Mrs S was expecting her first child, whose due date was given as 26 December 2015. Her pregnancy progressed well and at her 40-week antenatal check-up, she was booked in for an induction of labour on 31 December 2015 should she not go into spontaneous labour. She was admitted as planned. After the induction, her labour was slow to progress and painful, she was given drugs, including morphine and a drip containing Oxytocin – a drug that helps to stimulate contractions. For pain relief, she opted for an epidural, which eased the pain. She dilated to 9cms but failed to progress further. Her midwife turned up the drip to administer more Oxytocin and the contractions were more regular. A doctor arrived later to review her when it was noted she had not progressed beyond 9cms dilation and the Oxytocin infusion was noted. Her instruction to the midwife was to stop the drip immediately as the incorrect infusion rate was noted. Mrs S was asked to push, but the epidural had reduced the ability to feel when pushing. The doctor then delivered a baby boy using forceps. Mrs S suffered a serious postpartum haemorrhage and required a blood transfusion. She passed out due to shock.
When she came round, she was told her baby had suffered shoulder dystocia, but she didn’t know what that was. The doctor explained that the baby’s shoulders were stuck on delivery. Mrs S was extremely upset by the whole ordeal and felt unable to hold her baby and bond with him. This feeling continued and she had numerous nightmares of the traumatic delivery. Her GP diagnosed her with postnatal depression. She was later diagnosed as suffering from anxiety and post-traumatic stress disorder (PTSD).
Mrs S received a letter from Chesterfield Royal Hospital apologising for giving her the wrong dose of Oxytocin over a period of time and said it would carry out a full investigation. Although the trust admitted giving the incorrect dose of Oxytocin, it denied that it caused the significant postpartum haemarrhoge that she suffered. Feeling that she had received extremely poor care at the hospital, Mrs S contacted Graysons to see if there was anything she could do to gain redress. Carol took up the case.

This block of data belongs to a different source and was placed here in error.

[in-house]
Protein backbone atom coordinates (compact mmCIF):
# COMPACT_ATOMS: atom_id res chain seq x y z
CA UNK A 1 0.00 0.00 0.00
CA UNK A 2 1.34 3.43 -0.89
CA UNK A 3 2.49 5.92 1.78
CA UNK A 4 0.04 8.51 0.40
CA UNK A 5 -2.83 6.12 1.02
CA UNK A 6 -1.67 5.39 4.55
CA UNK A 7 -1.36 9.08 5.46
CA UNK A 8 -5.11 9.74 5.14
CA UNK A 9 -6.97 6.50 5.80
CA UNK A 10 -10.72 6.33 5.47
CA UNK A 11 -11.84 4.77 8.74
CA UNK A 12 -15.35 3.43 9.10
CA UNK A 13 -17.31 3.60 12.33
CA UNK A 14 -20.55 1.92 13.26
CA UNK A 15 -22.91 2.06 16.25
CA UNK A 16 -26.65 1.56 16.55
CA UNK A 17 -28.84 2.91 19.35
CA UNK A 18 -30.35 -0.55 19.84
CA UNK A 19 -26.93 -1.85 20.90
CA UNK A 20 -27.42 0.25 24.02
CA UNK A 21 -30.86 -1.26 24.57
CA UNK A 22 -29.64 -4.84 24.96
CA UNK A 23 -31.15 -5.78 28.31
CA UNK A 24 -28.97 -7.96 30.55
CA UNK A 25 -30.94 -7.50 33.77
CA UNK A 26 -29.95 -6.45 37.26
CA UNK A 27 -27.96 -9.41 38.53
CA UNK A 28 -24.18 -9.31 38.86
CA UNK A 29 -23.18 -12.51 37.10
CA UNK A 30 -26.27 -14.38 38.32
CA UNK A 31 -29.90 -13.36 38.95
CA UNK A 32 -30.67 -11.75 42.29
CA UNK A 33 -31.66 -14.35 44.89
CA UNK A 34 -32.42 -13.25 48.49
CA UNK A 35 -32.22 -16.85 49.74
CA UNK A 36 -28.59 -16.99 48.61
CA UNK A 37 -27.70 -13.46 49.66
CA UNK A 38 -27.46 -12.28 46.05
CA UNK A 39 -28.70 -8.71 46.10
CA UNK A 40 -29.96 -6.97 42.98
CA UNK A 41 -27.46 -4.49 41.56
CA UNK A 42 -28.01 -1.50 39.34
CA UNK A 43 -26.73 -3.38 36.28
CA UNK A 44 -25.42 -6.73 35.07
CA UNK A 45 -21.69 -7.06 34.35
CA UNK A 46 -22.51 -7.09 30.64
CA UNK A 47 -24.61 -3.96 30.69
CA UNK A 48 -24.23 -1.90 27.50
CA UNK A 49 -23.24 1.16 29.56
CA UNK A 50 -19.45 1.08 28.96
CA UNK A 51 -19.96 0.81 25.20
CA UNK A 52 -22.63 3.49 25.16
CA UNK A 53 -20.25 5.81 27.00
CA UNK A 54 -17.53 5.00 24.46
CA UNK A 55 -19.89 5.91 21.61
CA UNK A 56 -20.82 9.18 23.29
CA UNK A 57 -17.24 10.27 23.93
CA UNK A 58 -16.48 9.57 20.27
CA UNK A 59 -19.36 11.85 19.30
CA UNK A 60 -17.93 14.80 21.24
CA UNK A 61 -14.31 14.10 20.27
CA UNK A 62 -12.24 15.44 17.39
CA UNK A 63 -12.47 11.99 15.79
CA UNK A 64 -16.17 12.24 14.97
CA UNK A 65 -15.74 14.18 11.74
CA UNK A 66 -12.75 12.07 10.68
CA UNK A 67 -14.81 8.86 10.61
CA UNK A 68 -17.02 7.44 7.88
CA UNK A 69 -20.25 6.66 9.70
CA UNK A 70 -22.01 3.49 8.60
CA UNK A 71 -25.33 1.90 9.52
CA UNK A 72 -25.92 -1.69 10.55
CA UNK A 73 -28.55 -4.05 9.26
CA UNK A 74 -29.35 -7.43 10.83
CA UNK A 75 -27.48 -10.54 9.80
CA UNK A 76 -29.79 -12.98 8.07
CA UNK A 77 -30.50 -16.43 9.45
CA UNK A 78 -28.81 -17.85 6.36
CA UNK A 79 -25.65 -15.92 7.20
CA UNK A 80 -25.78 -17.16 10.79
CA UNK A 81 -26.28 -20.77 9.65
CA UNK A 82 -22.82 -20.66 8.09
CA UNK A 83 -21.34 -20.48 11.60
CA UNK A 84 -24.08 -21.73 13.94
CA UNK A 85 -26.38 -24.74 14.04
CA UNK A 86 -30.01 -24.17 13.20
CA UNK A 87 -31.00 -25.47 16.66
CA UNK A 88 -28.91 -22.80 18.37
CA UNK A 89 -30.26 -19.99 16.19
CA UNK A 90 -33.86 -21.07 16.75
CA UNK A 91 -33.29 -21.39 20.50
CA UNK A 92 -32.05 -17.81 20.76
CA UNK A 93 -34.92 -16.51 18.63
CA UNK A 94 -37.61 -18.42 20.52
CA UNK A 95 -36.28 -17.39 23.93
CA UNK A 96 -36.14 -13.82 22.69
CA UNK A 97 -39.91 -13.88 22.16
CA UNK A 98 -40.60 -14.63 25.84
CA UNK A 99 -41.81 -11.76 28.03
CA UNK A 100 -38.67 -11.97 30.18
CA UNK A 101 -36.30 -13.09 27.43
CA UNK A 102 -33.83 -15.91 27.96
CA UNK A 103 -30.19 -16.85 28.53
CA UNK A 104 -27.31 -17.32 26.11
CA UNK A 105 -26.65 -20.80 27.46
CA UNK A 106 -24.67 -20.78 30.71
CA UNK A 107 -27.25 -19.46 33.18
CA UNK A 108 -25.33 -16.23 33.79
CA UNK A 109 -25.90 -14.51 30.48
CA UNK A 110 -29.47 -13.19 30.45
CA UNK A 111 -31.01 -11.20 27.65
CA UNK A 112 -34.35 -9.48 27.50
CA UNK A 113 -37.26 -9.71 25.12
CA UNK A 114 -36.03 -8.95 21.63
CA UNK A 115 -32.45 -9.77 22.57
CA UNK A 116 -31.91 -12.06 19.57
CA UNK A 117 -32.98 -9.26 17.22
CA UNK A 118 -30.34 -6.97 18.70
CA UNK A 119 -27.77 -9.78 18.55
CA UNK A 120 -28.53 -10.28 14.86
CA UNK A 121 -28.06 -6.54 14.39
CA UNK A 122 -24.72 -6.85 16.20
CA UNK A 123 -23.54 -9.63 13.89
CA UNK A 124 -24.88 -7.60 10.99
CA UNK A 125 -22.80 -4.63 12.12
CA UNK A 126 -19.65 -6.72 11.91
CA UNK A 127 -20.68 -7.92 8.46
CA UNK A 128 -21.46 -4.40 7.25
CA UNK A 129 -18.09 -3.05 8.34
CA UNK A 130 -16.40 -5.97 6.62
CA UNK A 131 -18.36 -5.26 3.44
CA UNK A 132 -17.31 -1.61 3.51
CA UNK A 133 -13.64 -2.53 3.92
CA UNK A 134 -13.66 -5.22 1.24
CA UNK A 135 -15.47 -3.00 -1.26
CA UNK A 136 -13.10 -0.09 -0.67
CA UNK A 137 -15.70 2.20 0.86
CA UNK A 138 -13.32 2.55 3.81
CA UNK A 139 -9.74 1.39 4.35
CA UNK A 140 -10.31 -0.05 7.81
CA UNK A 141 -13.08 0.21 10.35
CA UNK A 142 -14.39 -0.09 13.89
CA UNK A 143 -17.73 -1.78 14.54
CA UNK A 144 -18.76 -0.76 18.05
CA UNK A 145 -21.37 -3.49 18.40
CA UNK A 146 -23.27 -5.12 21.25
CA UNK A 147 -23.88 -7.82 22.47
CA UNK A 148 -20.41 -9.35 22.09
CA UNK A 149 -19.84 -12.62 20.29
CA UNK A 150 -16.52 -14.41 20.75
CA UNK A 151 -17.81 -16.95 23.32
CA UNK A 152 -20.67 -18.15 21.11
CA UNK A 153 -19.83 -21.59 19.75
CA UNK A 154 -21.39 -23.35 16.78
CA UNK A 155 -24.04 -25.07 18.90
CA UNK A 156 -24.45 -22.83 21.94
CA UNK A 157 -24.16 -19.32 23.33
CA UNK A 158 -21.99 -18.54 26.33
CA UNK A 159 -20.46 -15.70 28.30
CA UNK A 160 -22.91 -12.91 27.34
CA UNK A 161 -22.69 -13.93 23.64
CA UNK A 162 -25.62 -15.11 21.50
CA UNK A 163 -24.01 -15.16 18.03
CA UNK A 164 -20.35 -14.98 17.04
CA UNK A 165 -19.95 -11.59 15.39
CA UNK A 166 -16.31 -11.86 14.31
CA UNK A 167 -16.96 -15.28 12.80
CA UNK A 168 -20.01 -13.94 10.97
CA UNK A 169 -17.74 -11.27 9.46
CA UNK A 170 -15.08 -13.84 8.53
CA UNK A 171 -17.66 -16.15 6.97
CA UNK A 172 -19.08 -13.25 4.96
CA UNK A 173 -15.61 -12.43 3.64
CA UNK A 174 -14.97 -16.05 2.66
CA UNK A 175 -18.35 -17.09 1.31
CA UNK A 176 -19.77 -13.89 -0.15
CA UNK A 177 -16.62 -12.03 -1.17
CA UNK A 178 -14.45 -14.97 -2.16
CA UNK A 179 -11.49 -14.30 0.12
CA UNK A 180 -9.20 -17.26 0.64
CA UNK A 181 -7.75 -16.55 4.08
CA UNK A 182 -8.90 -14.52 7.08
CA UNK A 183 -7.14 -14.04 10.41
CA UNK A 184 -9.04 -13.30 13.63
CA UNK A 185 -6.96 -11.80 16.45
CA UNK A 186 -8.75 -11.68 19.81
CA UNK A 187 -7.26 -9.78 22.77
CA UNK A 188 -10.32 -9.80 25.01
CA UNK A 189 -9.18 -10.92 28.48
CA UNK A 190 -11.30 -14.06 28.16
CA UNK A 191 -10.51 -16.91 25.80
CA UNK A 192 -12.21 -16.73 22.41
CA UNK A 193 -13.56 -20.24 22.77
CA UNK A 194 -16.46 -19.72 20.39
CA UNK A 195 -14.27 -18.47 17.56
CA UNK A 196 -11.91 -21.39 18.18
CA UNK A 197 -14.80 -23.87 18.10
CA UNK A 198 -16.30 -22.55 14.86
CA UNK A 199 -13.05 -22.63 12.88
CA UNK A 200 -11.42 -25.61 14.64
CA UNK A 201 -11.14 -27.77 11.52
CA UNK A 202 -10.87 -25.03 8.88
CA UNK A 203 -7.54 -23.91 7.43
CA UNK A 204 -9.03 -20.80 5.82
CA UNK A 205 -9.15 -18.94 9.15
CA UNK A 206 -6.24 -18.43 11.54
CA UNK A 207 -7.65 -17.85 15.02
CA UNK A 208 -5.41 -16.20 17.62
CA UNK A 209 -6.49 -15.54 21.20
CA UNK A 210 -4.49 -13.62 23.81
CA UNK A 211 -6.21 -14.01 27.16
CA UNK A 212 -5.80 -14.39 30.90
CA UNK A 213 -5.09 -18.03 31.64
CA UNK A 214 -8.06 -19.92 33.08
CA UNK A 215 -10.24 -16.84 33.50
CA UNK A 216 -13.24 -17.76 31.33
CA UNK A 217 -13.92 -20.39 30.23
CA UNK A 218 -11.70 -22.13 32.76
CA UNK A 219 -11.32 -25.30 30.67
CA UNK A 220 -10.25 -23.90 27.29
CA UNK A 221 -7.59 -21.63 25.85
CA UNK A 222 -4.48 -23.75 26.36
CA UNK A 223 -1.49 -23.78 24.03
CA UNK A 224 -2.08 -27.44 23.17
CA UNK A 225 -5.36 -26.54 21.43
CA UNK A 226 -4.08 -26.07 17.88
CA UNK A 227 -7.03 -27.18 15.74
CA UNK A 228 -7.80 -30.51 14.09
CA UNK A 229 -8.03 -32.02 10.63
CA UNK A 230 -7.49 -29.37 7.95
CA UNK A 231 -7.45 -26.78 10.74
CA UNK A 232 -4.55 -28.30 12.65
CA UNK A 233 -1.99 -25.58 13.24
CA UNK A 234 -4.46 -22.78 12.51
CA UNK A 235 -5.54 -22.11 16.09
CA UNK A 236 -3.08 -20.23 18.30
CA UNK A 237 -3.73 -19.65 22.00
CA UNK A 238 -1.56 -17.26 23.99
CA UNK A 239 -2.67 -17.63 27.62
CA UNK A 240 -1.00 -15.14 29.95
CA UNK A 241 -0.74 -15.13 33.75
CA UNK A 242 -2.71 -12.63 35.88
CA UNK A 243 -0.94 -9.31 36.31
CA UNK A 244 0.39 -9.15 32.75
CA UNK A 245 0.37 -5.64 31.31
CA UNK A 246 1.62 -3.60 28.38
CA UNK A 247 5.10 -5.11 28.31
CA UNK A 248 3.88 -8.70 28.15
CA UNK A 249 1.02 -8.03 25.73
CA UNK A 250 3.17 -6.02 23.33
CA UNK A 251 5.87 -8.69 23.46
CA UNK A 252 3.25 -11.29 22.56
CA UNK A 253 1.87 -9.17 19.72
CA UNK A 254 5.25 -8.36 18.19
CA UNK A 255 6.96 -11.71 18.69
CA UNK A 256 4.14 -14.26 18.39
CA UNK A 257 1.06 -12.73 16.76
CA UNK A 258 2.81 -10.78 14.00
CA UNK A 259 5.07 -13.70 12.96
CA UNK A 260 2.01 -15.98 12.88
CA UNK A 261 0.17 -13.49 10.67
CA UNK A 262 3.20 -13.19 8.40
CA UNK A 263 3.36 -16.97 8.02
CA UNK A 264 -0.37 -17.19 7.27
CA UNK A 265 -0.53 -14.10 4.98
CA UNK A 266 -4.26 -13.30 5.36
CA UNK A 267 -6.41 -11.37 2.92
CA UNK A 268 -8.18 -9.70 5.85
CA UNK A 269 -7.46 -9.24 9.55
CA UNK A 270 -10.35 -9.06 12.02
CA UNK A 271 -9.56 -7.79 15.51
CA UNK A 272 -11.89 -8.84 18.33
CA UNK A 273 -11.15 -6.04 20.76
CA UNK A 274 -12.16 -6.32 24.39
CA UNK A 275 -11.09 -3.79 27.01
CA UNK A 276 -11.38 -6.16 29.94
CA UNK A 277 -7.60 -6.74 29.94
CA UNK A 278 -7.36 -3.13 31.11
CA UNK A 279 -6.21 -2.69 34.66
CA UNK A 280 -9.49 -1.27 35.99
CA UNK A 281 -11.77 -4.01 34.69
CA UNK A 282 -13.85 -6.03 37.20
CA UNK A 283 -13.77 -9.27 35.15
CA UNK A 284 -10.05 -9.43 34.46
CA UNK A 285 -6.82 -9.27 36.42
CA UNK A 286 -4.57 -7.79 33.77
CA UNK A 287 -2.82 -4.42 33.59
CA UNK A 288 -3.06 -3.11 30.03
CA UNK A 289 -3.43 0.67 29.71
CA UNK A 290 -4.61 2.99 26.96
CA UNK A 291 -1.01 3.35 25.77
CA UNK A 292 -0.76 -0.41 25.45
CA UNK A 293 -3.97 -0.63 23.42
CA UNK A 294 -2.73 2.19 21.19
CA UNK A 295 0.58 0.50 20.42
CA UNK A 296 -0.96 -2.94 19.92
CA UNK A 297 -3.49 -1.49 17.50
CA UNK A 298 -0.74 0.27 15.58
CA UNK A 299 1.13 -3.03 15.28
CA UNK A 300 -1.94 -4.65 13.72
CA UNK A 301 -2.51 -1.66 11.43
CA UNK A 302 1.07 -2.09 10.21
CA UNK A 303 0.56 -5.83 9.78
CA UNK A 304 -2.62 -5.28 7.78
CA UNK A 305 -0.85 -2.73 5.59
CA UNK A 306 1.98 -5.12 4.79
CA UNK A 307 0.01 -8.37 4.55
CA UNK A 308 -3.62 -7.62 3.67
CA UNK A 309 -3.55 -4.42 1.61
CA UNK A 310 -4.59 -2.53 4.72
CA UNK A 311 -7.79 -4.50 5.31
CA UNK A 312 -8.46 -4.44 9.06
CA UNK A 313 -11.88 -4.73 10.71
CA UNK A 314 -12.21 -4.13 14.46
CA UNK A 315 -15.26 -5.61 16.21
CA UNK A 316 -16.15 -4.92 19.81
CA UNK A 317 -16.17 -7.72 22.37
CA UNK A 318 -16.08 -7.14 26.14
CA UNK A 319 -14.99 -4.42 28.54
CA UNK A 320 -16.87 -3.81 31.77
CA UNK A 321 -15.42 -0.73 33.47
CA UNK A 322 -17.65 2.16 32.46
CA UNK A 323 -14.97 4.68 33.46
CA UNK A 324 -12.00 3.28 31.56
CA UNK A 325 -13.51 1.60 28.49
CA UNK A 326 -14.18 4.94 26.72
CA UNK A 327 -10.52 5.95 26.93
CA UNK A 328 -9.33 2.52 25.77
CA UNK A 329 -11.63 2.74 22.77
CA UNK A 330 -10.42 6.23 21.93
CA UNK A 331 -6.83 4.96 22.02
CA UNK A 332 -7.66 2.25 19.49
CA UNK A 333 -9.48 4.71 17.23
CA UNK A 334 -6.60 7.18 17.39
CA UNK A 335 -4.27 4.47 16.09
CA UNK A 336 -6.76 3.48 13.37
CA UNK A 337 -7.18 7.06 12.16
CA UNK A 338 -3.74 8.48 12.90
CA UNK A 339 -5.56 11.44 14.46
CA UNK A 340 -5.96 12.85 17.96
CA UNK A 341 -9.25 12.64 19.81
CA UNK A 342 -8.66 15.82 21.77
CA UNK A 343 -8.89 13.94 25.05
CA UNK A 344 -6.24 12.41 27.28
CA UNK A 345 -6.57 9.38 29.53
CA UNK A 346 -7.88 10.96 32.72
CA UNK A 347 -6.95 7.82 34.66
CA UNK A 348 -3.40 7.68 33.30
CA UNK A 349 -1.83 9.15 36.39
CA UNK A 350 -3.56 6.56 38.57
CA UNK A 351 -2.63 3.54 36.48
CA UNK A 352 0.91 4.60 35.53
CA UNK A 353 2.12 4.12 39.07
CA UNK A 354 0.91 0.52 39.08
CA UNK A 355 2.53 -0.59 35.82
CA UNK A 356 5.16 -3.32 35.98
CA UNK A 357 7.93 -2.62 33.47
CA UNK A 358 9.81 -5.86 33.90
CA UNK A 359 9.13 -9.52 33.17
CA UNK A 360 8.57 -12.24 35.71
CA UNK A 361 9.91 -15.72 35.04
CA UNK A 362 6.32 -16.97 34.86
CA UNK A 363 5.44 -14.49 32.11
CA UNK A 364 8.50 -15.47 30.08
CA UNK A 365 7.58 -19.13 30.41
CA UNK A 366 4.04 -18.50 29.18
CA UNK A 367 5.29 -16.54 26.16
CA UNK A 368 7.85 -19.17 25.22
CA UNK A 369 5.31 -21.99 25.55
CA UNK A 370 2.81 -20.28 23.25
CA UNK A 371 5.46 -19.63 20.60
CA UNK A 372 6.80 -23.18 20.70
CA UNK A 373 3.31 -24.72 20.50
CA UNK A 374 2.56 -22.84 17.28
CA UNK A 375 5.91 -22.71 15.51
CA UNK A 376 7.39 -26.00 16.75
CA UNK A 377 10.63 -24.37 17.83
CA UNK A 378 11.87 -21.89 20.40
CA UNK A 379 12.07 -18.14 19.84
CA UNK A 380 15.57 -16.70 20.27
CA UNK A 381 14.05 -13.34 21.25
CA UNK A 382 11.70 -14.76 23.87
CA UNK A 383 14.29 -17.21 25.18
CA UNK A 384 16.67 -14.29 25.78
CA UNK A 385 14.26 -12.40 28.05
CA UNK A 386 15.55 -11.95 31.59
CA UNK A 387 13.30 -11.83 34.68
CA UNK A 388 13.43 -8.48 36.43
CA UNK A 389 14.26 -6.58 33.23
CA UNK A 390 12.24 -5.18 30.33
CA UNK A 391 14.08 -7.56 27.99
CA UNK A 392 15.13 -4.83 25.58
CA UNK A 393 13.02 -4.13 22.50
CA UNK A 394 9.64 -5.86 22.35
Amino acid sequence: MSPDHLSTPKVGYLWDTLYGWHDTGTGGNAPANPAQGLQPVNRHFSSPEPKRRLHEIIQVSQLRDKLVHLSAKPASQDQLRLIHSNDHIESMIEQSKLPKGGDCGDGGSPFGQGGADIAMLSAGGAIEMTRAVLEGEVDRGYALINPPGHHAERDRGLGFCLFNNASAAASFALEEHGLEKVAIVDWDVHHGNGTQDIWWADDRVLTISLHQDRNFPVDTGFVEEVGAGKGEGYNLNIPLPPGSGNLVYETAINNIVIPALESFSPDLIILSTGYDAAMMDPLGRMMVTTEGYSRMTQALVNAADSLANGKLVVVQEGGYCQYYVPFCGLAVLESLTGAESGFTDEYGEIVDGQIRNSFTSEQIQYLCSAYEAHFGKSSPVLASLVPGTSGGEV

As a former midwife herself, Carol was in an ideal position to understand the matter fully and take it up with the hospital. She claimed that had the Oxytocin not been administered in such a high dose – which was 32ml/hour: double the recommended dose of 16ml/hour – Mrs S would not have suffered the postpartum haemorrhage; would not have had to have blood transfusions and would not have suffered from post-traumatic stress disorder.
Expert evidence was obtained and exchanged, but the hospital continued to deny the claim. Both parties entered into negotiations and the hospital made various low offers. However, due to Carol’s experience, tactics and sensible approach to the matter, she was able to negotiate and agree a settlement of £23,000, bringing the matter to a successful conclusion.
The client was extremely satisfied commenting:
“Very satisfied. Very helpful and keeps you up to date every step of the way. Nothing is too much trouble. Will help you in any way. Very polite, understanding and helpful”.
If you feel that you have received poor obstetrics care or have suffered due to negligent treatment from a hospital or any medical practitioner and want to know if you can make a claim for medical negligence compensation, contact our experts now. We will assess your case free of charge and advise on the potential of success. You can also find out more on our web pages.
Author: Carol Simpson